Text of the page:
Polyethylene was first made by the high pressure process in the year 1930. It was discovered that ethylene gas could be transformed into a white solid by heating it at very high pressures in the presence of small quantities of oxygen:

Ethylene + 10 ppm Oxygen → (1000-3000 bar/80-300°C) → Polyethylene

The polymerization reaction that takes place is a random one, producing a broad distribution of molecule sizes. By controlling the reaction conditions, it is probable to choose the average molecule size (or molecule weight) and the distribution of sizes around this average (that is, molecular weight distribution). The chains are highly branched (at intervals of 20 to 50 carbons).  This new plastic was termed 'polythene' and was produced in a density range of around 0.915 to 0.930g cm3. It is nowadays termed as LDPE and consists of its single biggest usage in blown film.

2) Low Pressure Production process:

The polymerization of ethylene at much lower pressures as well yields in the manufacture of polyethylene.

Ethylene → (10-80 bar/70-300°C, Al catalyst) → Polyethylene

HDPE is produced via three kinds of process that are slurry process, solution process and gas phase process. All operate at relatively low pressures (10 to 80 atm) in the presence of a Ziegler-Natta or inorganic catalyst. In all three methods hydrogen is mixed by ethene to control the chain length of the polymer. The product from this procedure was found to be much stiffer as compare to previous products and had a density range of around 0.940 to 0.970g cm3. The increased stiffness and density were found to be due to a much lower level of chain branching. The latest HDPE was found to be comprised of very straight chains of ethylene having a much narrower distribution of molecular weights (or chain lengths) and a potentially very high average chain length.

The low pressure procedure was as well applied to the production of LLDPE. LLDPE is made up by copolymerizing of ethylene by a small amount of the other monomer, generally butene, hexene or octene.  The most general process employed in industry is to polymerize ethylene by means of the fluidized reactor bed.

A fluidized reactor bed comprises of metallic catalyst particles which are 'fluidized' via the flow of ethylene gas. This signifies that the catalyst particles are suspended in the ethylene fluid as ethylene gas is pumped from the bottom of the reactor bed to the top.

Before ethylene is sent to the fluidized bed, it should first be compressed and heated. Pressures in the range of 100 to 300 pounds per square inch (psi) and a temperature of100°C are required for the reaction to carry on at a reasonable rate. The catalyst is as well pumped by the ethylene stream to the reactor. This is due to the reason polyethylene molecules remain stuck to the catalyst particle from which they were produced therefore incorporating the catalyst in the polyethylene product, therefore the need to refill the consumed catalyst.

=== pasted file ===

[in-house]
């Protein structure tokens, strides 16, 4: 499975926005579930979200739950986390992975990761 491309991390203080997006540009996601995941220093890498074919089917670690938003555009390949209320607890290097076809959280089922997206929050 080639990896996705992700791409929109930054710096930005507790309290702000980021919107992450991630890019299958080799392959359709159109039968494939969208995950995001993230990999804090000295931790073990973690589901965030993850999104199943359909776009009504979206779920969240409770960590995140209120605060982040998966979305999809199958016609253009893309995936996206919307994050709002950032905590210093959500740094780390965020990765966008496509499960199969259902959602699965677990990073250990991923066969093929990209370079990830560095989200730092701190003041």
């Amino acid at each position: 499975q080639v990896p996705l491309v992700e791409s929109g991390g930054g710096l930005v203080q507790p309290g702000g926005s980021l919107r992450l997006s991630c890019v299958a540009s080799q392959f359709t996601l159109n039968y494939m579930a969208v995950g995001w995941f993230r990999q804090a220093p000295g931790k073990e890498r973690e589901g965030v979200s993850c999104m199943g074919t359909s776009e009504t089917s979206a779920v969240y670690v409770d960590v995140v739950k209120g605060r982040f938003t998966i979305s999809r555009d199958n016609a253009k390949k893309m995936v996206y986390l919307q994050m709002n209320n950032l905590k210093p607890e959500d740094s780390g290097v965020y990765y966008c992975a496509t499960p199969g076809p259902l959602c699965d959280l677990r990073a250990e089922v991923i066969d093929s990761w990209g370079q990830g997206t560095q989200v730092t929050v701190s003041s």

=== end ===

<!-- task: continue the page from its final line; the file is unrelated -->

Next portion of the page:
The translation of ethylene is low for a single pass via the reactor and it is essential to recycle the unreacted ethylene. Unreacted ethylene gas is removed off the top of the reactor. After purification, ethylene gas is then recompressed and recycled back to the reactor. Granular polyethylene is gradually eliminated from the bottom of the reactor as soon as reasonable conversions have been accomplished. Generally, residence time of 3 to 5 hours yields in a 97% conversion of ethylene. Polyethylene comes out of the reactor as granular powder, which is then melted and flows via a film extruder. Whatever the kind of polyethylene produced, the end product is generally available in the form of small pellets, varying in shape (at is, spherical, rectangular and cylindrical) based on the manufacturer's equipment. Throughout the manufacture of polythene products, it is melted to flow via a film extruder.

LDPE is the preferred packaging material because of its limp feel, toughness, transparency and the capability to quickly take up the shape of the contents of the bag. The garbage bag is just one of many broadly practical utilizes of plastic bags. Polyethylene film, made by blown film extrusion, is generally employed for packaging of foodstuffs and other products. The thickness of the film produced tends to be making 20 to 200 μm.

Uses of Polyethylene:

1) The LDPE or LLDPE form is favored for film packaging and for electrical insulation.  

2) HDPE is blow-molded to make containers for household chemicals like washing-up liquids and drums for the industrial packaging. 

3) HDPE is as well extruded as piping.